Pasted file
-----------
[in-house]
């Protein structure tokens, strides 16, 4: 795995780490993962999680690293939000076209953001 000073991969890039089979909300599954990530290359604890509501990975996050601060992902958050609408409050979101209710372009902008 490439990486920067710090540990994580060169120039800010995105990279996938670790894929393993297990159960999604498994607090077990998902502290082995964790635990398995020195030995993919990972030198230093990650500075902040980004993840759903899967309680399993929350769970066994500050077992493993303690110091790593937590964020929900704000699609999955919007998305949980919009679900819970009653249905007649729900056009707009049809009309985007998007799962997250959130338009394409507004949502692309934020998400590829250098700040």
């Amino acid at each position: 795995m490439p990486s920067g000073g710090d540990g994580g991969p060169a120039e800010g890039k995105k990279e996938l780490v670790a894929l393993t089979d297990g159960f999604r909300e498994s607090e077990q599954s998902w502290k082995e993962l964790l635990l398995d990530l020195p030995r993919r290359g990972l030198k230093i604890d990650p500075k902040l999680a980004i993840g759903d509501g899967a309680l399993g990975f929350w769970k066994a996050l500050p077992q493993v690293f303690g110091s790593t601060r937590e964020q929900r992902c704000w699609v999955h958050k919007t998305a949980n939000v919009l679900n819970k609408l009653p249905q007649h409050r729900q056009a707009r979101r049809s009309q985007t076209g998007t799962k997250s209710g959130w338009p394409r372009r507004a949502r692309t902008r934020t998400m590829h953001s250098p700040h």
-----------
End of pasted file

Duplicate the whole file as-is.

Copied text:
[in-house]
């Protein structure tokens, strides 16, 4: 795995780490993962999680690293939000076209953001 000073991969890039089979909300599954990530290359604890509501990975996050601060992902958050609408409050979101209710372009902008 490439990486920067710090540990994580060169120039800010995105990279996938670790894929393993297990159960999604498994607090077990998902502290082995964790635990398995020195030995993919990972030198230093990650500075902040980004993840759903899967309680399993929350769970066994500050077992493993303690110091790593937590964020929900704000699609999955919007998305949980919009679900819970009653249905007649729900056009707009049809009309985007998007799962997250959130338009394409507004949502692309934020998400590829250098700040």
């Amino acid at each position: 795995m490439p990486s920067g000073g710090d540990g994580g991969p060169a120039e800010g890039k995105k990279e996938l780490v670790a894929l393993t089979d297990g159960f999604r909300e498994s607090e077990q599954s998902w502290k082995e993962l964790l635990l398995d990530l020195p030995r993919r290359g990972l030198k230093i604890d990650p500075k902040l999680a980004i993840g759903d509501g899967a309680l399993g990975f929350w769970k066994a996050l500050p077992q493993v690293f303690g110091s790593t601060r937590e964020q929900r992902c704000w699609v999955h958050k919007t998305a949980n939000v919009l679900n819970k609408l009653p249905q007649h409050r729900q056009a707009r979101r049809s009309q985007t076209g998007t799962k997250s209710g959130w338009p394409r372009r507004a949502r692309t902008r934020t998400m590829h953001s250098p700040h």